There is no doubt that without the immediate valorous actions of Deputy Vaughan, the suspect would have claimed the lives of others. This was perhaps best summarized by Sheriff John Whetsel, who stated, “Mark put an end to the threat by shooting the suspect and saving the life of the second victim who was being actively attacked by the suspect. There is every reason to believe that the lives of untold others were saved who would have been targeted by the suspect if it had not been for Deputy Vaughan’s actions.”
Deputy Vaughan’s heroic actions under the most stressful and confusing circumstances – and his decision to intervene and neutralize the suspect, even though it placed him in great personal danger – are a credit to himself, his department, and the community he serves, and are in keeping with the highest traditions of law enforcement.
As such, it is with great honor and pride that the National Rifle Association recognizes Deputy Vaughan of the Oklahoma County Sheriff’s Office for his valorous actions by naming him the 2014 NRA Law Enforcement Officer of the Year.
“The actions of Deputy Vaughan on September 25th were nothing short of heroic,” said NRA President James W. Porter III. “Thinking quickly and clearly, he put an end to an unspeakable rampage. The National Rifle Association is honored to name Deputy Vaughan as NRA’s Law Enforcement Officer of the Year.”
NRA’s Law Enforcement Officer of the Year Award was established in 1993 and recognizes an exceptional act or service by a law enforcement officer and is administered by the NRA Law Enforcement Division.
Forms for nominating candidates for the NRA Law Enforcement Officer of the Year Award may be downloaded at http://le.nra.org/documents/pdf/law/leoy.pdf.
For more information about NRA’s Law Enforcement Officer of the Year Award and its Law Enforcement Division, call (703) 267-1632 or send an e-mail to LE@nrahq.org.
Body-Worn Cameras Conference Debuting in June 2015
The first annual Law Enforcement Camera-Based Systems Symposium will be held on June 9-11, 2015, at The Orleans Hotel in Las Vegas, Nevada, by the IPICD Center for Excellence in Event Reconstruction (CEER). The Symposium will identify legal, administrative, operational, and labor issues about collecting, storing, using, and disseminating recorded information and images collected by law enforcement agencies. While the primary focus will be on body-worn cameras, other camera-based systems will be discussed, including dash cams; Automated License Plate Readers (ALPRs); Unmanned Aerial Vehicles (UAV); facial recognition; cellular telephones; jail cameras; and similar devices. Best practices solutions to help agencies avoid many of the hurdles and mistakes others have made will also be presented.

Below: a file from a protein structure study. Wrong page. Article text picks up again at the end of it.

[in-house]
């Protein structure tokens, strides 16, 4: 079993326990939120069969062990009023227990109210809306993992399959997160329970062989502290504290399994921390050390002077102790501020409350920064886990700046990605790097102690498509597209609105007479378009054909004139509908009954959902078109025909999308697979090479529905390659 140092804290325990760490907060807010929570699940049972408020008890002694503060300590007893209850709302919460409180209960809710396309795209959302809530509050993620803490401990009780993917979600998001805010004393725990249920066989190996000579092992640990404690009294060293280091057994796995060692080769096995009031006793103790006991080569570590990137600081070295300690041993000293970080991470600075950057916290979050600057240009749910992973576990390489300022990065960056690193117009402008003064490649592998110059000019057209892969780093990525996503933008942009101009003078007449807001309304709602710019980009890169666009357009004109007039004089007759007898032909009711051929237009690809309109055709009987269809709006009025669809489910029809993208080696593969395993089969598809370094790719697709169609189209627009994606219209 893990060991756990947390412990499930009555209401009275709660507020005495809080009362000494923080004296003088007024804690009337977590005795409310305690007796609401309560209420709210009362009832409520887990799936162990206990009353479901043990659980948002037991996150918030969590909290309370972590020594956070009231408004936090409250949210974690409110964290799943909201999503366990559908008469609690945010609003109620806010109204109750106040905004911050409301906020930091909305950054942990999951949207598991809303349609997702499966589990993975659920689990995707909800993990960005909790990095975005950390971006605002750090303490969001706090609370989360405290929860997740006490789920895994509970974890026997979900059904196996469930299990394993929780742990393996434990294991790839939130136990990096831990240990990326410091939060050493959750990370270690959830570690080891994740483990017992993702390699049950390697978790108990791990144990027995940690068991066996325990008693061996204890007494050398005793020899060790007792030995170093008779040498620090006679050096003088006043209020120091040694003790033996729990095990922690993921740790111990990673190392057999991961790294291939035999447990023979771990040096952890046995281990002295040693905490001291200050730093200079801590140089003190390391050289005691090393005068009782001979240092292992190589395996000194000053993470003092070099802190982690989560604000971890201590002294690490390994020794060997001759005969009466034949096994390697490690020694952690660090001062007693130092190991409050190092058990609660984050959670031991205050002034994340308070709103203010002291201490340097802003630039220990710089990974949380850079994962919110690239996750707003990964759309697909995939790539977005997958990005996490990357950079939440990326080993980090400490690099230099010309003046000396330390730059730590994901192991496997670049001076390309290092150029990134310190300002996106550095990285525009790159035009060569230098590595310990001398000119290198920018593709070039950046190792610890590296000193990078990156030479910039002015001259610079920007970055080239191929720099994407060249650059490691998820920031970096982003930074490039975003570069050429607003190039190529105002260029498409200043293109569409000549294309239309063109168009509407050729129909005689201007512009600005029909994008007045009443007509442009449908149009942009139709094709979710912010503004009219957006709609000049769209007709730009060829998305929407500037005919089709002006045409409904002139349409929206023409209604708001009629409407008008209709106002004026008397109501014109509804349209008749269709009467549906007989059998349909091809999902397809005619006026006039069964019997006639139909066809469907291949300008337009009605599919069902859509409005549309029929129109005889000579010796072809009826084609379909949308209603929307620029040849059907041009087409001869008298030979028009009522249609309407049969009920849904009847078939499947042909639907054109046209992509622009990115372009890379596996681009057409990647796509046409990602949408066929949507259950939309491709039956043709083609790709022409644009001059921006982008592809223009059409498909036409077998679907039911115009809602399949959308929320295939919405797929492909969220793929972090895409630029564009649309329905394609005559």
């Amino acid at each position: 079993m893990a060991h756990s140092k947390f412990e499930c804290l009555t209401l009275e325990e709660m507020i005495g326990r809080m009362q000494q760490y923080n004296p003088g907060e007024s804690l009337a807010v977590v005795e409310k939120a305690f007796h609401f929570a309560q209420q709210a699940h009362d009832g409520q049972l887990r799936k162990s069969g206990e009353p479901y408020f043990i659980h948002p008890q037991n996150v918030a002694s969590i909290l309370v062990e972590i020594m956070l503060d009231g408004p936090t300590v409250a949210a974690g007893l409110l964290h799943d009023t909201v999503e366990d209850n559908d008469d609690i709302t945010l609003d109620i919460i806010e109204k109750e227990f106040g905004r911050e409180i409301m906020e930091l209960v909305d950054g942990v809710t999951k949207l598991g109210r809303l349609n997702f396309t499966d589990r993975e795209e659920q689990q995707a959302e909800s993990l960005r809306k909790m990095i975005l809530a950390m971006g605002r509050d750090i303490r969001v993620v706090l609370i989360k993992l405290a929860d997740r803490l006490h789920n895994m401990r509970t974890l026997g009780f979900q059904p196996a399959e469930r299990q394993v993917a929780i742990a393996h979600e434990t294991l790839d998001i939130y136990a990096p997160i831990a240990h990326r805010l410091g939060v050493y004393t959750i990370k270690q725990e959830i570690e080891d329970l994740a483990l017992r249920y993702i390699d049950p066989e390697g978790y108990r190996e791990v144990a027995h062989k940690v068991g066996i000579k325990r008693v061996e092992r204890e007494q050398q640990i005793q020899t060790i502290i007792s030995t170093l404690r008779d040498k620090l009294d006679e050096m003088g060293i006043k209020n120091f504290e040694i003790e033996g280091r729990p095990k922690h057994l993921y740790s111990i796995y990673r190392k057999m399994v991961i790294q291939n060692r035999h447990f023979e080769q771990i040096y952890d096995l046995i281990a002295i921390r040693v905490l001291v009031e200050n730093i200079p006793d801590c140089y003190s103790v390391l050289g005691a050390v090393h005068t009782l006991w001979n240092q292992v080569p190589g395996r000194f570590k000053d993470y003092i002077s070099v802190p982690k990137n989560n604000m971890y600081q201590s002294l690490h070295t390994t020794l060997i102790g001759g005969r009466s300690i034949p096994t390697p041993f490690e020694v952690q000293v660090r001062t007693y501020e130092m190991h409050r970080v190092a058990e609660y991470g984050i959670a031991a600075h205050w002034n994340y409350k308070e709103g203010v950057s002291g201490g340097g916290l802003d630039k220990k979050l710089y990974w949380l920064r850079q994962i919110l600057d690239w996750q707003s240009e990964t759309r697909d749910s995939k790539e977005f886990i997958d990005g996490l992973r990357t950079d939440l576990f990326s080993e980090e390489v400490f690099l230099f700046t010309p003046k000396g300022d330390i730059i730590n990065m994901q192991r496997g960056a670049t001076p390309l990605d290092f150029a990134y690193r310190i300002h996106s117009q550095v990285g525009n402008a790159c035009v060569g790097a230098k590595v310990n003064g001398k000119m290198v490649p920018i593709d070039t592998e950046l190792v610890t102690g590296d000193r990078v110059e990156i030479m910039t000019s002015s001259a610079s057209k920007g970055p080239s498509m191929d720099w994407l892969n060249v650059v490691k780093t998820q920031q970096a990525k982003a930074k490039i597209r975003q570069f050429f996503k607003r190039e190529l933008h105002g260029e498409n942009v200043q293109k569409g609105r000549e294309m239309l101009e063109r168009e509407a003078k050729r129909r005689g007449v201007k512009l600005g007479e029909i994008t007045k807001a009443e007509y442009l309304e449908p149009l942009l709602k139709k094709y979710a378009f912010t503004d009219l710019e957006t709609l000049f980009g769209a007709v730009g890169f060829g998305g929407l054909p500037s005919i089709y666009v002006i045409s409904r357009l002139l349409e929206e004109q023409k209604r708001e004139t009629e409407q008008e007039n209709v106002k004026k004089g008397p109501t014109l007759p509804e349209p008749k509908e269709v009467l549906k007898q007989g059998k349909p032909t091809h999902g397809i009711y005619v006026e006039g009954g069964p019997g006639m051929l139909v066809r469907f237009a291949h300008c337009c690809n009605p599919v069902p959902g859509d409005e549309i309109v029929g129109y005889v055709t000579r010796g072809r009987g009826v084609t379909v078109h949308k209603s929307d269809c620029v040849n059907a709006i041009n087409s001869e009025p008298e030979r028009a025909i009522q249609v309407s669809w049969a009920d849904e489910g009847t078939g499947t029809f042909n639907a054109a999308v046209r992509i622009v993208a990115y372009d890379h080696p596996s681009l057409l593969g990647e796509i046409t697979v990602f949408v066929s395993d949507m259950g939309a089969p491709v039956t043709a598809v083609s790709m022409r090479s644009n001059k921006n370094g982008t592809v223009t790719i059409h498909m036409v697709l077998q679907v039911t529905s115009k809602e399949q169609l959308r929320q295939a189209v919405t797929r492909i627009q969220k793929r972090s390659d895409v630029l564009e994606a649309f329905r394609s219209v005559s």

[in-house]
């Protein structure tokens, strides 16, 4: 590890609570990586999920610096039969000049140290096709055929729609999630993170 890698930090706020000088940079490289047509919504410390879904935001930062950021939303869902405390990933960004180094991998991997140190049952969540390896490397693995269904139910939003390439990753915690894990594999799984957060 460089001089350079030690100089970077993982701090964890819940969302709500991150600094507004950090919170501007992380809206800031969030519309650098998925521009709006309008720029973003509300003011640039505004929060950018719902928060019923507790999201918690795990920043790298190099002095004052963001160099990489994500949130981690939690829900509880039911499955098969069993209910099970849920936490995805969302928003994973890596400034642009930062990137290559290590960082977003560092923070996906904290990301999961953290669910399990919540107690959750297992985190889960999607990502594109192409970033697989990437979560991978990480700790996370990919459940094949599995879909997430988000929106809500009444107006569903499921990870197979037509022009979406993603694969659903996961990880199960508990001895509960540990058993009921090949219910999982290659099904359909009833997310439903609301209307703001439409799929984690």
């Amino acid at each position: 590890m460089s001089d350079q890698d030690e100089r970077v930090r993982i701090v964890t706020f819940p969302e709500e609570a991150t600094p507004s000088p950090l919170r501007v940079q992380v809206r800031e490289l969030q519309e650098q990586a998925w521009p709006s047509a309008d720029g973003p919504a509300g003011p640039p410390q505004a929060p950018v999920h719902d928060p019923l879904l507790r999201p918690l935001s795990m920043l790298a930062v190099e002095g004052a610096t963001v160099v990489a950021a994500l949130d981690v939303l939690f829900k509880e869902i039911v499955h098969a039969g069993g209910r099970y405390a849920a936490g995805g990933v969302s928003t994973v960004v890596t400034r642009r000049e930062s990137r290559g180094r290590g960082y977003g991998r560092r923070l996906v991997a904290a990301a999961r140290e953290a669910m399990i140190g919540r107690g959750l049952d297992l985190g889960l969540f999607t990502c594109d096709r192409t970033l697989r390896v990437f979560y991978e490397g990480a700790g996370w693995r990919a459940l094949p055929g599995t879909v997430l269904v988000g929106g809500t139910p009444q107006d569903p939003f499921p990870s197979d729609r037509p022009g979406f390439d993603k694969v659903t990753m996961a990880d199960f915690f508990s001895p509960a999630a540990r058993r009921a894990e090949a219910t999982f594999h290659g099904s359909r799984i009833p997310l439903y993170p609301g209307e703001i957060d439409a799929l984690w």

Manufacturers of camera-based recording systems have been invited in order for attendees to learn about their products and get specific hardware questions answered; however, manufacturer’s representatives will not be presenting demos on their respective camera-based systems during the Symposium. A sampling of topics – with best practices solutions – include, but are not limited to:
• Legislative update (state and federal);
• ACLU and citizen concerns;
• Obtaining grants for body-worn cameras;
• Developing policy (i.e., activation, downloading, disciplinary issues);
• Identifying collective bargaining/labor concerns;
• Identifying HIPAA concerns;
• Identifying First Amendment concerns (what can be recorded and then
• Handling Freedom of Information Act (FOIA) requests;
• Maintaining evidence credibility (spoliation, retention, redaction issues);
• Recording concerns (witnesses, juveniles, bathroom breaks, domestic situations,
• Downloading concerns;
• Storage concerns (first and second tier storage, hybrid);
• Cloud-based trends, challenges, and solutions;
• Discipline concerns;
• Collective bargaining/labor concerns;
• Social media concerns (e.g., third-party commercial company requests);
• Consent decrees and body-worn cameras;
• Report writing concerns (viewing video before or after writing reports);
• Training and performance-based testing;
• Internal affairs use of camera-based video and recordings; and
• Ethical issues, and more.
For additional information, please visit www.ipicd.com/ceer/symposium.php.